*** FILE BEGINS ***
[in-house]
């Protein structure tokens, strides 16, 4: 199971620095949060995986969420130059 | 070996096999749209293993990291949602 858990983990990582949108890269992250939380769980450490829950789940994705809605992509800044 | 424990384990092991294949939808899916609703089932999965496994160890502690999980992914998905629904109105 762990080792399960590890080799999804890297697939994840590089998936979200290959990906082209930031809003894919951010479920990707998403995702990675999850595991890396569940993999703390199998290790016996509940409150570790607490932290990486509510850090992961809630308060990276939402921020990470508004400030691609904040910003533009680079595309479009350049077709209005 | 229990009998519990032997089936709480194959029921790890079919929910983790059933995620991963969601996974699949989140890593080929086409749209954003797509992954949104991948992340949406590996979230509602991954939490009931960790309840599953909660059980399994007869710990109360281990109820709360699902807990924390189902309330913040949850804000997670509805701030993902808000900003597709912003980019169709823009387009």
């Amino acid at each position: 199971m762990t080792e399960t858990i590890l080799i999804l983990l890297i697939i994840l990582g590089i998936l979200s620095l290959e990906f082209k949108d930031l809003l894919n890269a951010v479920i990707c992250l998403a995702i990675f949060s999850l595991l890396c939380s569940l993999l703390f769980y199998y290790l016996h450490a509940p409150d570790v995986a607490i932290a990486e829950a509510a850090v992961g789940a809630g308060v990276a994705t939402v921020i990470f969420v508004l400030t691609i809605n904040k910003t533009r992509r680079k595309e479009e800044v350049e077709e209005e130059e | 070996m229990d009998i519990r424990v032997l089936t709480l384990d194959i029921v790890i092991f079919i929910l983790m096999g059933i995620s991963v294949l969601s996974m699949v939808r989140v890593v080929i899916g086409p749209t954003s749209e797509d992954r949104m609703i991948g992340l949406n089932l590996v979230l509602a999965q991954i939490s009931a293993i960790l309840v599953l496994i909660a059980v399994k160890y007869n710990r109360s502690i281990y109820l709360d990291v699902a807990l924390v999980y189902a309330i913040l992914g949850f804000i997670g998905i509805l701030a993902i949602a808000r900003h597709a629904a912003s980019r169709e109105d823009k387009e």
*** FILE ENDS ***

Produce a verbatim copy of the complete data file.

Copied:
[in-house]
């Protein structure tokens, strides 16, 4: 199971620095949060995986969420130059 | 070996096999749209293993990291949602 858990983990990582949108890269992250939380769980450490829950789940994705809605992509800044 | 424990384990092991294949939808899916609703089932999965496994160890502690999980992914998905629904109105 762990080792399960590890080799999804890297697939994840590089998936979200290959990906082209930031809003894919951010479920990707998403995702990675999850595991890396569940993999703390199998290790016996509940409150570790607490932290990486509510850090992961809630308060990276939402921020990470508004400030691609904040910003533009680079595309479009350049077709209005 | 229990009998519990032997089936709480194959029921790890079919929910983790059933995620991963969601996974699949989140890593080929086409749209954003797509992954949104991948992340949406590996979230509602991954939490009931960790309840599953909660059980399994007869710990109360281990109820709360699902807990924390189902309330913040949850804000997670509805701030993902808000900003597709912003980019169709823009387009």
């Amino acid at each position: 199971m762990t080792e399960t858990i590890l080799i999804l983990l890297i697939i994840l990582g590089i998936l979200s620095l290959e990906f082209k949108d930031l809003l894919n890269a951010v479920i990707c992250l998403a995702i990675f949060s999850l595991l890396c939380s569940l993999l703390f769980y199998y290790l016996h450490a509940p409150d570790v995986a607490i932290a990486e829950a509510a850090v992961g789940a809630g308060v990276a994705t939402v921020i990470f969420v508004l400030t691609i809605n904040k910003t533009r992509r680079k595309e479009e800044v350049e077709e209005e130059e | 070996m229990d009998i519990r424990v032997l089936t709480l384990d194959i029921v790890i092991f079919i929910l983790m096999g059933i995620s991963v294949l969601s996974m699949v939808r989140v890593v080929i899916g086409p749209t954003s749209e797509d992954r949104m609703i991948g992340l949406n089932l590996v979230l509602a999965q991954i939490s009931a293993i960790l309840v599953l496994i909660a059980v399994k160890y007869n710990r109360s502690i281990y109820l709360d990291v699902a807990l924390v999980y189902a309330i913040l992914g949850f804000i997670g998905i509805l701030a993902i949602a808000r900003h597709a629904a912003s980019r169709e109105d823009k387009e």